In a cemetery where more than 30,000 souls have been laid to rest over almost two centuries, The Woodlands truly is a garden of biographies. It is a place where stories are rediscovered and retold daily; where imagination, reality and memory converge. And while it should never be a surprise when we learn of the amazing lives many of our residents lived, it is a constant and astonishing reminder of how special this place is when another chapter of the story of The Woodlands is told.
This month’s Trailblazers are a husband and wife with strong ties to West Philadelphia who were laid to rest at The Woodlands in the recent past. To help us celebrate Black History Month, their son, Richard Carter, shares the legacy of his parents, Delores Inez Pollard Carter (1927—2008) and Louis H. Carter (1926—2011).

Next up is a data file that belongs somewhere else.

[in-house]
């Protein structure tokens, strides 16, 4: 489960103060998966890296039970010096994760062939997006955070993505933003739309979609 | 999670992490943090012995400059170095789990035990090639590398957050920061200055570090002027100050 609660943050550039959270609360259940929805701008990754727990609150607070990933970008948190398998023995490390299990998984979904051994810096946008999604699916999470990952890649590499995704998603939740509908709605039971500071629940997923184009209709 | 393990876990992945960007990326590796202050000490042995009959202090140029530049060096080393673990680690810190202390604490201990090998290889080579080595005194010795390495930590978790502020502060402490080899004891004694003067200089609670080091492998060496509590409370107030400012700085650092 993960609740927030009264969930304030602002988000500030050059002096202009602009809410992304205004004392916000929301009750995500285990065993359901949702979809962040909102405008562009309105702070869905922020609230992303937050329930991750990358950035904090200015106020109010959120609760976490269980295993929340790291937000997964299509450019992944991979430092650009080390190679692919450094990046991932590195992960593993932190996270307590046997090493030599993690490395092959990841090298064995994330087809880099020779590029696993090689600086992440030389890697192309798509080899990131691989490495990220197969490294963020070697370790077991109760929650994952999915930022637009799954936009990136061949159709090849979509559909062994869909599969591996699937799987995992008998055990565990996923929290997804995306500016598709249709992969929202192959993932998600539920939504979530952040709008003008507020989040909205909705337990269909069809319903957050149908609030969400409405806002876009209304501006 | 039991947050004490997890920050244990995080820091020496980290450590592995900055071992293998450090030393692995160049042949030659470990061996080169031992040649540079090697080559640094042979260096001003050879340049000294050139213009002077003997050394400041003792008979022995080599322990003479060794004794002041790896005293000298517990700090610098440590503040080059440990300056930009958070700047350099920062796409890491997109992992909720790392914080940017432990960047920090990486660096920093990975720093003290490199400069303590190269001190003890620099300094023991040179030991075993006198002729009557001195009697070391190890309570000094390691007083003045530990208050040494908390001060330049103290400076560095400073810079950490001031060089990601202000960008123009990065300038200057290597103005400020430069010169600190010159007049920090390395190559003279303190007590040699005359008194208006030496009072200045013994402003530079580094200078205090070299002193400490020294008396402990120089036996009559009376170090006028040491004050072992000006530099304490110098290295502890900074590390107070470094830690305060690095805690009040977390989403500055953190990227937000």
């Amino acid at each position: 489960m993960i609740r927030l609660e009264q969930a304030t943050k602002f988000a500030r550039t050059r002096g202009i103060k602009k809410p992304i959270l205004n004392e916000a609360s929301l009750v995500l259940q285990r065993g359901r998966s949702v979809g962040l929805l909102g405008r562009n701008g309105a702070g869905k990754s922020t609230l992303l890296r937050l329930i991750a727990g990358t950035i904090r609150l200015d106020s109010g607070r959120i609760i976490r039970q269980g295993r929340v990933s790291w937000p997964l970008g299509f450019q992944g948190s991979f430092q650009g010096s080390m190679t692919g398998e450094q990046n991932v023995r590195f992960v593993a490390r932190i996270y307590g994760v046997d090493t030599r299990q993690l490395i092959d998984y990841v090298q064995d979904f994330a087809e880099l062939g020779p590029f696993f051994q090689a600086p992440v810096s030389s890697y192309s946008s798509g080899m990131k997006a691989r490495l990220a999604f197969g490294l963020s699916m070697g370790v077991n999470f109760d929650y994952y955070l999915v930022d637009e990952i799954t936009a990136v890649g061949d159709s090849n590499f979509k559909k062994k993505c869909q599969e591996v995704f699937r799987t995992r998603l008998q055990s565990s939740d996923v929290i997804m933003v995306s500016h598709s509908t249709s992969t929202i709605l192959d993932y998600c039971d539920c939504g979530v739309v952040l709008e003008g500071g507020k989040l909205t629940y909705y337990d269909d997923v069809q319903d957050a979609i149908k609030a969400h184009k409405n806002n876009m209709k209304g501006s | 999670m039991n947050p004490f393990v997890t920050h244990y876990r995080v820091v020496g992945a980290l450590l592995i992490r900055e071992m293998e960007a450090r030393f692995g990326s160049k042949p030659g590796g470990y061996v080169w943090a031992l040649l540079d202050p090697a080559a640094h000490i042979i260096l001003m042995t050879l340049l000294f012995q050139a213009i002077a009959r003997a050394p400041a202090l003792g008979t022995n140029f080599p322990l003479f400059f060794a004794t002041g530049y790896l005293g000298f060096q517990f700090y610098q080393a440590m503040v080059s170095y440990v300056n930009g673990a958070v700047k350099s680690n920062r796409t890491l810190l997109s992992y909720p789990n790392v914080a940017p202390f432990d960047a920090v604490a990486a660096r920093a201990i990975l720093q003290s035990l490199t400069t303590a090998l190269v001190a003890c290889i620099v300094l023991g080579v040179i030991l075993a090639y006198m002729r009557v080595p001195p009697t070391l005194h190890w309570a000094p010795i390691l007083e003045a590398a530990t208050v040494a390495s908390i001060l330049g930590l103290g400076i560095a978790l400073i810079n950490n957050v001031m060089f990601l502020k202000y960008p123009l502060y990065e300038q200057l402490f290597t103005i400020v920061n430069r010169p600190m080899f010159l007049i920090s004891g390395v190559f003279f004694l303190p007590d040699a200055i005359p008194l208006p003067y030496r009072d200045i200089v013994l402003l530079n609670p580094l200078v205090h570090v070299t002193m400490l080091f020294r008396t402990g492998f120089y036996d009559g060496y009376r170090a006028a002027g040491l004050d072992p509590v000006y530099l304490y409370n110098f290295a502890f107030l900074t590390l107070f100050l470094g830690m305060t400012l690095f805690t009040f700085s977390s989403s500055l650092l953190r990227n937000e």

Delores was a musician, social worker, educator, and artist. As a public school teacher for over 30 years, she was one of the first African American educators in Wilmington, Delaware, and also taught at Bache Elementary School and Hamilton Elementary School in Philadelphia. During her retirement, she volunteered at the Children’s Hospital of Philadelphia for more than a decade, tutored illiterate adults, and also gave her time to Associated Services for the Blind and Visually Impaired [ABVI] by recording books and periodicals. In 2006, one of her paintings was featured on the poster for the Flower Market (the annual flower show held in Rittenhouse Square Park in Philadelphia). Although she passed away in 2008, her legacy as a teacher lives on in the countless lives she influenced over the course of her career. To her family, “her examples of humility, perseverance, kindness, strength, and faith continue to inspire.”